AUGUSTA, Maine (NEWS CENTER) -- It's a debate that's been going on for nearly two decades in Washington County, and now it's being put before the Maine Legislature.
Passamaquoddy Tribal Representative Madonna Soctomah is sponsoring a bill that would overturn restrictions but in place back in 1995 that block upstream passage of alewives in the St. Croix River. The bill would ensure fishways on the Woodland Dam and Grand Falls Dam are configured in a way that allows alewives to pass through without restriction.
"For many years, the state of Maine has pursued a failed policy by blocking river herring access to the St. Croix River," Rep. Soctomah said while testifying during a public hearing on her bill Monday.
Supporters of the bill testified at the hearing that alewives are a vital part of groundfisheries in the Gulf of Maine, and are also beneficial to Maine's lobster industry.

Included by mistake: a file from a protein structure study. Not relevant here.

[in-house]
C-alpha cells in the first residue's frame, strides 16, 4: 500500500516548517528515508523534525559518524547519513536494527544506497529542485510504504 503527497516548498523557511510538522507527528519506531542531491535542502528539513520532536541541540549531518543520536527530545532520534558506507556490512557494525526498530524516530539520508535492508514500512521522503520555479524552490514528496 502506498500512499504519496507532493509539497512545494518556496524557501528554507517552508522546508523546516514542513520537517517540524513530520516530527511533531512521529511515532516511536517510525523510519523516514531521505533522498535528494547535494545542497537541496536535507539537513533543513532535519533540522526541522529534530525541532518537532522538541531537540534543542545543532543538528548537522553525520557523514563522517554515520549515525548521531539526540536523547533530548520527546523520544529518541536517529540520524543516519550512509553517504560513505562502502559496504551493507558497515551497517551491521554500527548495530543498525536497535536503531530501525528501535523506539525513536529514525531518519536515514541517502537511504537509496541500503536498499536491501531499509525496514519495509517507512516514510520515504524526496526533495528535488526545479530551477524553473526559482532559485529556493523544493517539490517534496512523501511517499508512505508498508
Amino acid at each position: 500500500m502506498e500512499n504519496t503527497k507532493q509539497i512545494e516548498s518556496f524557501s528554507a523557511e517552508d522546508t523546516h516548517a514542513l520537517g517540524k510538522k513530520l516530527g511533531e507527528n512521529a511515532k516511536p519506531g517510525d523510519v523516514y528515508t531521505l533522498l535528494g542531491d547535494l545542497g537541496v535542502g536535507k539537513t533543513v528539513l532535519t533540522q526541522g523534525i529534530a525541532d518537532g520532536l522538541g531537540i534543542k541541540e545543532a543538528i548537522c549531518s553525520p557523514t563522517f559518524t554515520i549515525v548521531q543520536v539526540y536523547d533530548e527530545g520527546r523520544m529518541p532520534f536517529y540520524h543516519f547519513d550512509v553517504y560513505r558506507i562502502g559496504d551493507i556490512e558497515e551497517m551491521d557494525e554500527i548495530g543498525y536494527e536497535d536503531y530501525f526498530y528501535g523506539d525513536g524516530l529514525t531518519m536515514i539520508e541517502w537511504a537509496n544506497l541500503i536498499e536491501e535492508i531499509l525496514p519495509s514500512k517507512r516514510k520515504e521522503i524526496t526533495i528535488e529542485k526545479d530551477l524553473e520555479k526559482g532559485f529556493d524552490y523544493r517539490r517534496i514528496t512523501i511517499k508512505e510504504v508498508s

"Alewives are important bait for Maine lobstermen. Having a river like the St. Croix that can produce millions and millions of alewives is huge to the lobster industry," Maine Lobstermen's Association President David Cousens said.
There has been a competing bill put before the legislature that would allow for alewives to pass through, but with certain restrictions, including limiting the number to six fish per acre to protect the bass population.
"Just by luck, I live where there are small watersheds, and can adapt," Maine Guides Association Executive Director Don Kleiner said. "My counterparts in the St. Croix River system would not have that flexibility, so that's an economic issue."
Kleiner said unrestricted access for alewives would negatively impact the bass fishing industry.
Marine Resources Commissioner Patrick Keliher said another goal of the competing bill is to compromise and ensure balance in the river, with the goal of maintaining long-term restoration of alewives.
Lawmakers on the Marine Resources Committee will continue to consider the bill during an upcoming work session in Augusta.